In a recent ,Valley News column, Dr. Carolyn Murray stressed the importance of homeowners having their private wells tested for arsenic levels. Dr. Murray is the Director of Community Outreach for Dartmouth's Children's Environmental Health and Disease Prevention Research Center and a professor at the Geisel School of Medicine at Dartmouth and the Dartmouth Institute for Health Policy and Clinical Practice.

Legislation to Limit Inorganic Arsenic in Rice Introduced in Congress

Congresswoman Rosa DeLauro (CT) has introduced the R.I.C.E. Act which sets federal limits on the amount of inorganic arsenic in rice and rice-based foods. Inorganic arsenic is the most toxic form of arsenic found in foods.

Consumer Reports Calls for Stricter Federal Guidelines on Consumption of Tuna

In its June issue, Consumer Reports calls for stricter federal guidelines on the consumption of tuna due to a concern about the health risks of increased mercury levels in tuna and other fish.

Arsenic Poses Risks for Private Wells

An article in the Perham Focus (Minnesota) describes risks of water contamination in private wells by arsenic.

Celia Chen Participated in "A Fish Tale: A Review of the Science of Fish Contamination, Consumption, and Advisories"

As part of the Collaborative on Health and the Environment national partnership call series, Celia Chen, Ph.D. presented her work on Factors Controlling Mercury Fate in Aquatic Food Webs.


FDA Expects to Withdraw Approval for Last Food-Animal Drug Containing Arsenic

Read More

Superfund Research Brief - Switchgrass & Bacteria Remove PCBs from Soil

Read More


Washington Post Reports on Hidden Benefits of Cutting Coal Pollution

Washington Post article. Click here for additional information on mercury.

Director Stanton Quoted in Huffington Post on Arsenic Levels in Wine

The Huffington Post reports on California winemakers sued over arsenic levels in wine. Huffington Post article

Why Is There Arsenic in Wine Anyway?

Fox News story discusses research led by Kathryn Cottingham, professor of biological sciences, which found that white wine and beer significantly raised people's arsenic levels.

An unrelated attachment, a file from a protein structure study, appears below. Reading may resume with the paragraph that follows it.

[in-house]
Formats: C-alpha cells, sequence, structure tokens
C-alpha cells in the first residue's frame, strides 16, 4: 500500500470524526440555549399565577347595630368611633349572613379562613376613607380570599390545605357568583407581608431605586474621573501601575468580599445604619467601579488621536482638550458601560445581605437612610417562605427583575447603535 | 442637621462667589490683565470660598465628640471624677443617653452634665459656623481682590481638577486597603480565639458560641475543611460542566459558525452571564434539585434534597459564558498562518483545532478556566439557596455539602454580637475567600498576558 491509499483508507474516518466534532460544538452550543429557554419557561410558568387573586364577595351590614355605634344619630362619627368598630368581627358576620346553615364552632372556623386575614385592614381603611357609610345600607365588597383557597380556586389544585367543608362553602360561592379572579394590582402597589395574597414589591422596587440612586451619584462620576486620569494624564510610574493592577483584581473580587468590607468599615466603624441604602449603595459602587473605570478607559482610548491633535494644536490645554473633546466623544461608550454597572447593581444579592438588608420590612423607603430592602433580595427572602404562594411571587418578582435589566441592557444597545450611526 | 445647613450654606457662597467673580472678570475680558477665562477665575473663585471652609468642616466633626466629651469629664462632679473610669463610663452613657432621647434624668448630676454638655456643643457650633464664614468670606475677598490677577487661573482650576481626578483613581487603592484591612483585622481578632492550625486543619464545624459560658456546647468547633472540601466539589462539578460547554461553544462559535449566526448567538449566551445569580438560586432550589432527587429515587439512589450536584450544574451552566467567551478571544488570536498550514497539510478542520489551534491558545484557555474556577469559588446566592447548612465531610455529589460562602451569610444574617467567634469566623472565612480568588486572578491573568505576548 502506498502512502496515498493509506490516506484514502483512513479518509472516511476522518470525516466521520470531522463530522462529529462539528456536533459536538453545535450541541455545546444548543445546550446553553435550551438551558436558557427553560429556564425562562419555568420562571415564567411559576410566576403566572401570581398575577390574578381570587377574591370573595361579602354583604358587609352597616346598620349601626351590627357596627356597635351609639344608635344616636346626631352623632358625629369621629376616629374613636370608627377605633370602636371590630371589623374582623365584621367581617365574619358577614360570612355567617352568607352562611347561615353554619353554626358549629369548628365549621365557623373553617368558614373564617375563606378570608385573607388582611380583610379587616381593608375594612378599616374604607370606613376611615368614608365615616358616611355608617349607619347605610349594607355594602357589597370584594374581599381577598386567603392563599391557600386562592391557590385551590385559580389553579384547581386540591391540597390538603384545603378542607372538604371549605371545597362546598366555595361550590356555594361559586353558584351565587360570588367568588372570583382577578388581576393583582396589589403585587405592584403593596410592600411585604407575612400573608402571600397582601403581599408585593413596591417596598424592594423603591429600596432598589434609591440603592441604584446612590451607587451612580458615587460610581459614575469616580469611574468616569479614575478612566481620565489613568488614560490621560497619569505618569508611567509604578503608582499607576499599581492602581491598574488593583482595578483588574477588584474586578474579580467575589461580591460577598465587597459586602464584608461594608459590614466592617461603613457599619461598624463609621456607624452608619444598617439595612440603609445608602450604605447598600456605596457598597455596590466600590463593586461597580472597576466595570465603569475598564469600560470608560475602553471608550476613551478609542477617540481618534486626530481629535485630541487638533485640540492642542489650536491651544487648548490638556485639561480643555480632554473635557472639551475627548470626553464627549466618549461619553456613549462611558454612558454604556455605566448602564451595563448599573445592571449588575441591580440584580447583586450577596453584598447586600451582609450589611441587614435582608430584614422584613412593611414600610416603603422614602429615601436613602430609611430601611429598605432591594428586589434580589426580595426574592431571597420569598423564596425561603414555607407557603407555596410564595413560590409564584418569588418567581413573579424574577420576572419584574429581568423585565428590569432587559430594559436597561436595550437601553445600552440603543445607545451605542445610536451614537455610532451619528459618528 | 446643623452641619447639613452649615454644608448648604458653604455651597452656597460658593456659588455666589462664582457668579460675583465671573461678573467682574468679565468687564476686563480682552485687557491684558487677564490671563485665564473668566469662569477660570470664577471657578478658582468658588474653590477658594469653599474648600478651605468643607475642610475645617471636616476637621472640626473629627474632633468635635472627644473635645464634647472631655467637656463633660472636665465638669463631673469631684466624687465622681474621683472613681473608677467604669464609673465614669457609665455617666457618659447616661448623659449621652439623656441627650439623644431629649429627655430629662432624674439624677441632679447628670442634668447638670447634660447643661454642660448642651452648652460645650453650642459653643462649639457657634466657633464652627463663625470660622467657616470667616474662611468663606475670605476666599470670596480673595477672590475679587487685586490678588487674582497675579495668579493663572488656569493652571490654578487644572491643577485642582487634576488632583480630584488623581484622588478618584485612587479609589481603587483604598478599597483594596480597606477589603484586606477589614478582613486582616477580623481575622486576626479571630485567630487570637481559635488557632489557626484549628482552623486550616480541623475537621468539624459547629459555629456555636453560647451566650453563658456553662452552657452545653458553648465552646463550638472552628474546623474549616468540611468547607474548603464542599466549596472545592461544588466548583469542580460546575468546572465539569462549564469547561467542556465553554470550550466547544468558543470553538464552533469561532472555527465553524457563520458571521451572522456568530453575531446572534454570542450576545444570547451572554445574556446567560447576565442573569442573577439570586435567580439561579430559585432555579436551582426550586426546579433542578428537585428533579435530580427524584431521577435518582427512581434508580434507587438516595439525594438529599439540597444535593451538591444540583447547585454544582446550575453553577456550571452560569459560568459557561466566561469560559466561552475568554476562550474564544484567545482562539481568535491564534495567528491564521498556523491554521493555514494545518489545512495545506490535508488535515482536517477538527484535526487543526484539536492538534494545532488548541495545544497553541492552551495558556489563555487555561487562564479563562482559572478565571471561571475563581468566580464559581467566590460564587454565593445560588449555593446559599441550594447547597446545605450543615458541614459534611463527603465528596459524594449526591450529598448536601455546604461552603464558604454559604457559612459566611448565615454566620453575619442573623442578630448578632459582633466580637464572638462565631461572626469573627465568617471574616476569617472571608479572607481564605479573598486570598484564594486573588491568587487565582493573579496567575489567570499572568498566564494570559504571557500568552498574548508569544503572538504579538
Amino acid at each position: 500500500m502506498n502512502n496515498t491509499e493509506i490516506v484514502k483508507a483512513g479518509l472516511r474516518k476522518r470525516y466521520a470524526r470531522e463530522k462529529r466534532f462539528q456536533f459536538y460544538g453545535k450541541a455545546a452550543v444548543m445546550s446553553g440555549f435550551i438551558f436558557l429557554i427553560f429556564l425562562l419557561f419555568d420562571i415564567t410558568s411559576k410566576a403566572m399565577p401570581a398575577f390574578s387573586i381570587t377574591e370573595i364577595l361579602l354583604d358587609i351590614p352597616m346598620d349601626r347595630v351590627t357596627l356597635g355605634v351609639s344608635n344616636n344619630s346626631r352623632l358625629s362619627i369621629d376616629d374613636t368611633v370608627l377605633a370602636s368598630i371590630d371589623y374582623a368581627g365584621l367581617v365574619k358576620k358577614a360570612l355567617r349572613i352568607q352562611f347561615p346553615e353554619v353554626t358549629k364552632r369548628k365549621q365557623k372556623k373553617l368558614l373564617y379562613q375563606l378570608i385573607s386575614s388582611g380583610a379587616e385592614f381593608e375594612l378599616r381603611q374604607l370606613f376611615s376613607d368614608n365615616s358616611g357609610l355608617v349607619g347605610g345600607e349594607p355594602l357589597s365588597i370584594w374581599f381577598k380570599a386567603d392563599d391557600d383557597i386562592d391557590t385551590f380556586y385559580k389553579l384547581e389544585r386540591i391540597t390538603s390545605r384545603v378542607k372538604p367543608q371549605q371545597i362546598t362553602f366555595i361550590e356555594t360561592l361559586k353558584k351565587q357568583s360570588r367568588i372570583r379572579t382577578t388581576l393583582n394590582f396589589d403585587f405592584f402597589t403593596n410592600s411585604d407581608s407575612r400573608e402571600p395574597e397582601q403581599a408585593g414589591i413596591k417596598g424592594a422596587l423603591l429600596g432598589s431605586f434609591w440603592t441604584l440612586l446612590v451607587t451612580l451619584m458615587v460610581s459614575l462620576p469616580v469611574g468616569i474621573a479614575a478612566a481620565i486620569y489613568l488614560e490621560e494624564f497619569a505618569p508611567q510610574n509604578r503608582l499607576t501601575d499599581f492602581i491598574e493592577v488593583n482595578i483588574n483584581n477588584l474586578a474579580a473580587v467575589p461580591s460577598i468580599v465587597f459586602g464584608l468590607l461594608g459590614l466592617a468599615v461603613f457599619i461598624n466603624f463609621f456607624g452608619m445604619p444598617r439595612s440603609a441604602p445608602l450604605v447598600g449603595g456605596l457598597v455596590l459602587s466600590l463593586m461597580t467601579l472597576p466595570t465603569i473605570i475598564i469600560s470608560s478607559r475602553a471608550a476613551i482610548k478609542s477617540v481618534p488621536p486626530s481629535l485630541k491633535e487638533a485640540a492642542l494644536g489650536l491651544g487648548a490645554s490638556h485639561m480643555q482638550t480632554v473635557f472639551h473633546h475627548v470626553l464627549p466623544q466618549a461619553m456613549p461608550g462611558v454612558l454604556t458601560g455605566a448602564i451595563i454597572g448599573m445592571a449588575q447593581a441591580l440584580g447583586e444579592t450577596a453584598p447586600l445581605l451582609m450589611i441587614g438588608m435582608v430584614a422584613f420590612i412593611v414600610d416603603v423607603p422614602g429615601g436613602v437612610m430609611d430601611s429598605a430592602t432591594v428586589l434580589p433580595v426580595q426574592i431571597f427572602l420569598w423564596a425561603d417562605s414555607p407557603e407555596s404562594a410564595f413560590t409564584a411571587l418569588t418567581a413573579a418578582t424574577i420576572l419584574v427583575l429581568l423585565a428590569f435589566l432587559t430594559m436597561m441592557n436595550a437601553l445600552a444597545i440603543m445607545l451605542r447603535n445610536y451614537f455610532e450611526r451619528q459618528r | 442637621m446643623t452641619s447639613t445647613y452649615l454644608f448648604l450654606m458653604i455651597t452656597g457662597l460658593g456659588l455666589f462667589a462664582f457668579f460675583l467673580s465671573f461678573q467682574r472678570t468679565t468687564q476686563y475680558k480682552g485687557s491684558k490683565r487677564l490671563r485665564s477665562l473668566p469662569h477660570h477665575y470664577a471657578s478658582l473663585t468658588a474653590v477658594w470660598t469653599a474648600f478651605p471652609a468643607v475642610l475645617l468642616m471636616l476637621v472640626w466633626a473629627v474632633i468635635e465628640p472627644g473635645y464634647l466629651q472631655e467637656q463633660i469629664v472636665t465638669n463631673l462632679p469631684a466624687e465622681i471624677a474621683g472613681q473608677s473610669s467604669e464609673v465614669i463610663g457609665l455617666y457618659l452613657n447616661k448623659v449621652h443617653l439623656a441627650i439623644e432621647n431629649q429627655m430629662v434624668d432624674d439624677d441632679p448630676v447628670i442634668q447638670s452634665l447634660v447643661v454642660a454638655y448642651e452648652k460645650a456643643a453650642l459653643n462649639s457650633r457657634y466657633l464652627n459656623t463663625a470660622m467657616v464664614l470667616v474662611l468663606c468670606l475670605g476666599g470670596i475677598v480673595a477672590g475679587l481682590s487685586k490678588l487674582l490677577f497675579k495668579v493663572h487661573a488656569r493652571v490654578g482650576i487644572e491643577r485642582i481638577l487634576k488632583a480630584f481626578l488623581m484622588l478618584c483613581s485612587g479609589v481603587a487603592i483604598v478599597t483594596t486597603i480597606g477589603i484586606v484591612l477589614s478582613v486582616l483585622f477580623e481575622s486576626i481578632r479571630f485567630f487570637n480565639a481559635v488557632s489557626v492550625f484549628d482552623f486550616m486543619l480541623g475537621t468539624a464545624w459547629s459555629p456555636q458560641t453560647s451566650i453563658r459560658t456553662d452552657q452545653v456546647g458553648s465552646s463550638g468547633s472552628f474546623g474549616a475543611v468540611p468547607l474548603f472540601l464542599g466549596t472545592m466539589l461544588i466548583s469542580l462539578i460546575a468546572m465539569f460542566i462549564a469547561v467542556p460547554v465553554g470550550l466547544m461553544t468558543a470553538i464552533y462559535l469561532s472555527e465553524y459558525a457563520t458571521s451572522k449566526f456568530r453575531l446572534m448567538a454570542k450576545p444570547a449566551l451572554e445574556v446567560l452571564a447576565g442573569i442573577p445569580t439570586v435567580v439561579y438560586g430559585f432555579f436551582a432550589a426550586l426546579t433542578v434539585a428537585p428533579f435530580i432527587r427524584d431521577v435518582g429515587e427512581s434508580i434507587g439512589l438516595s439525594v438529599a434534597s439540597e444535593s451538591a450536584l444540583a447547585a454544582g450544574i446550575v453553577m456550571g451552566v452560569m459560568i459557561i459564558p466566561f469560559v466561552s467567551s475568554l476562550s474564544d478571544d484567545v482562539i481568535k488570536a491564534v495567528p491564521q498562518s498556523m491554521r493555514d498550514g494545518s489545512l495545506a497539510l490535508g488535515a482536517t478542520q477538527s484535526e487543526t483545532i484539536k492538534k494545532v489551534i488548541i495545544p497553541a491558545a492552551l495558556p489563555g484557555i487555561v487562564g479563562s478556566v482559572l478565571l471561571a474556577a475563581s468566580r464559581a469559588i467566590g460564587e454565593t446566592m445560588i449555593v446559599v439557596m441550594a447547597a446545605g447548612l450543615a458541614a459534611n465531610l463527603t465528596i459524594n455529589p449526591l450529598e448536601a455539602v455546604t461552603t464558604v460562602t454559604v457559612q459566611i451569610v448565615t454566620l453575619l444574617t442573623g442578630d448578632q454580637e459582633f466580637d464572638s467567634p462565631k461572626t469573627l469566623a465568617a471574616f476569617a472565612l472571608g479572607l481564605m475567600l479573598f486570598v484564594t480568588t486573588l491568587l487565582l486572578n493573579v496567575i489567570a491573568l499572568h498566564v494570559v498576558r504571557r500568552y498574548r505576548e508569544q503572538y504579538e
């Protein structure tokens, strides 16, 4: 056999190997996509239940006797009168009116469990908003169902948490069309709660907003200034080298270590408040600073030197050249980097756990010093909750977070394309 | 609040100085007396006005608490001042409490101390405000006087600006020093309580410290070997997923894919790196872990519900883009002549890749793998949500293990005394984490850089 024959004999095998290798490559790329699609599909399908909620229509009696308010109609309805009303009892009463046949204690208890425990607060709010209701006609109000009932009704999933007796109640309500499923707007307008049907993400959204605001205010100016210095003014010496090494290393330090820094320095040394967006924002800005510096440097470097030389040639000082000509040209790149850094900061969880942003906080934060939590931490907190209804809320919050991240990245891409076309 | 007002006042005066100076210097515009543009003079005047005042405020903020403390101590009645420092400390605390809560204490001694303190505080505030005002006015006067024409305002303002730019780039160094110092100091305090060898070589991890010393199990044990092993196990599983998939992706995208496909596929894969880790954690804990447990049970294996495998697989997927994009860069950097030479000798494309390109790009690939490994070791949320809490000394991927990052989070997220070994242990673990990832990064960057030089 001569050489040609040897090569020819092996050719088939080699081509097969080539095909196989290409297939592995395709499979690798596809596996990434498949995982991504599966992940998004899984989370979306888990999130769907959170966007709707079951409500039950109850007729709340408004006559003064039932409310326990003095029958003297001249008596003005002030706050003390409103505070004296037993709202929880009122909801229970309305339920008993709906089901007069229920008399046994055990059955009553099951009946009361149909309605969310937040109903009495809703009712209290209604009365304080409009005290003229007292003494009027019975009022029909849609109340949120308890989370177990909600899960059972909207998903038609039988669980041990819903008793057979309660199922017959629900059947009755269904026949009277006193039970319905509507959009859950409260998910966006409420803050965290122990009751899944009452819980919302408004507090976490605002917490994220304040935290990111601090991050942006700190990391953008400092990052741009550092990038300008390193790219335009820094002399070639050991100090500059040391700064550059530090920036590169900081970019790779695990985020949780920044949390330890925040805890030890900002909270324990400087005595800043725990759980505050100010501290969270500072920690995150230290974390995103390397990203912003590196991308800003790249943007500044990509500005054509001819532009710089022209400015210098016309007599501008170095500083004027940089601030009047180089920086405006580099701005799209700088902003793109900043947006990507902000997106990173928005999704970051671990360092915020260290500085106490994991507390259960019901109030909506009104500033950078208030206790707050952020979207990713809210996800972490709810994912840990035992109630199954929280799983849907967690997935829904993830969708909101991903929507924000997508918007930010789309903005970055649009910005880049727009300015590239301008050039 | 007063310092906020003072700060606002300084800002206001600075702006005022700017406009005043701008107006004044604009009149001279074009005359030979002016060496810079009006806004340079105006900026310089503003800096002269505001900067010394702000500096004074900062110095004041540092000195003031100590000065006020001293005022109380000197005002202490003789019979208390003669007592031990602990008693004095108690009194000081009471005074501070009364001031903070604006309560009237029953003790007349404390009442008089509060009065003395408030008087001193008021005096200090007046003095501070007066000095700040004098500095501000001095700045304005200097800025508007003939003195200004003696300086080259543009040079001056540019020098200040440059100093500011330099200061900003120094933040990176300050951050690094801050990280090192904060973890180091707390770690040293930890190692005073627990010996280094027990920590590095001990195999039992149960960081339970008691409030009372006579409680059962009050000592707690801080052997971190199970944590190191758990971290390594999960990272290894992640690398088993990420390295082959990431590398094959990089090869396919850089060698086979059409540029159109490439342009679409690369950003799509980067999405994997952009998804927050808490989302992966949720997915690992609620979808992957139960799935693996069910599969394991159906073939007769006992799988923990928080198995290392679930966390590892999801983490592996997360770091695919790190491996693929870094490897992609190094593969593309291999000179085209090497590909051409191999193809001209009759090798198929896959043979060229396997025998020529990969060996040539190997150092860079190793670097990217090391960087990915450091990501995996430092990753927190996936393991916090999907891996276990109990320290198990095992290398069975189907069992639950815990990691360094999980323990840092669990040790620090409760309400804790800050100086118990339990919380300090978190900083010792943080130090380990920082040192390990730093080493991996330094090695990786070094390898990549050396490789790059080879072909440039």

Researcher Brian Jackson in NYT on Arsenic in Rice Crackers

Brian Jackson, Ph.D. speaks to Deborah Blum for the NYT Column Ask Well; Dartmouth Now Coverage

Trainee Kate Buckman Leads New Paper on Berlin, NH Superfund Site

Coverage includes:
Environmental Monitor
Science Daily
Phys Org
and online in the journal Environmental Toxicology and Chemistry.


Record Number Attend Science Pub on Metals in Food

Eighty people attended the Pub on a cold, snowy evening. Questions and conversation focused on arsenic in food particularly rice, with additional questions on mercury in fish. The panelists conveyed the importance of limiting exposure to arsenic and mercury (which includes testing private well water) while continuing to eat a healthy diet including rice and fish. But is it Safe to Eat? What to Make of Those Food Studies

Superfund Researchers Present to NH Farm Bureau February 19

Celia Chen, RTC Leader and Kathrin Lawlor, CEC Coordinator, presented an overview of our SRP Center research and discussed NH Farm Bureau needs and questions relative to our studies of arsenic and mercury.

CBS News Story on Arsenic in Rice

CBS news coverage discusses FDA studies and health implications of eating rice over long term. CBS Coverage


Dragonfly Project at Gorham High School

Gorham High School science teacher Sarah Clemmitt received a Tillotson grant which allowed her class to continue their work with the Dartmouth SRP and the dragon fly citizen science project to measure mercury levels near the Berlin Superfund site. Berlin Daily Sun Article

Valley News Coverage of the Dragon Fly Citizen Scientist Project

The Dartmouth Superfund Program has been working with local high schools and the Schoodic Institute to study dragon fly larvae as an indicator of mercury levels in the environment. Valley News Article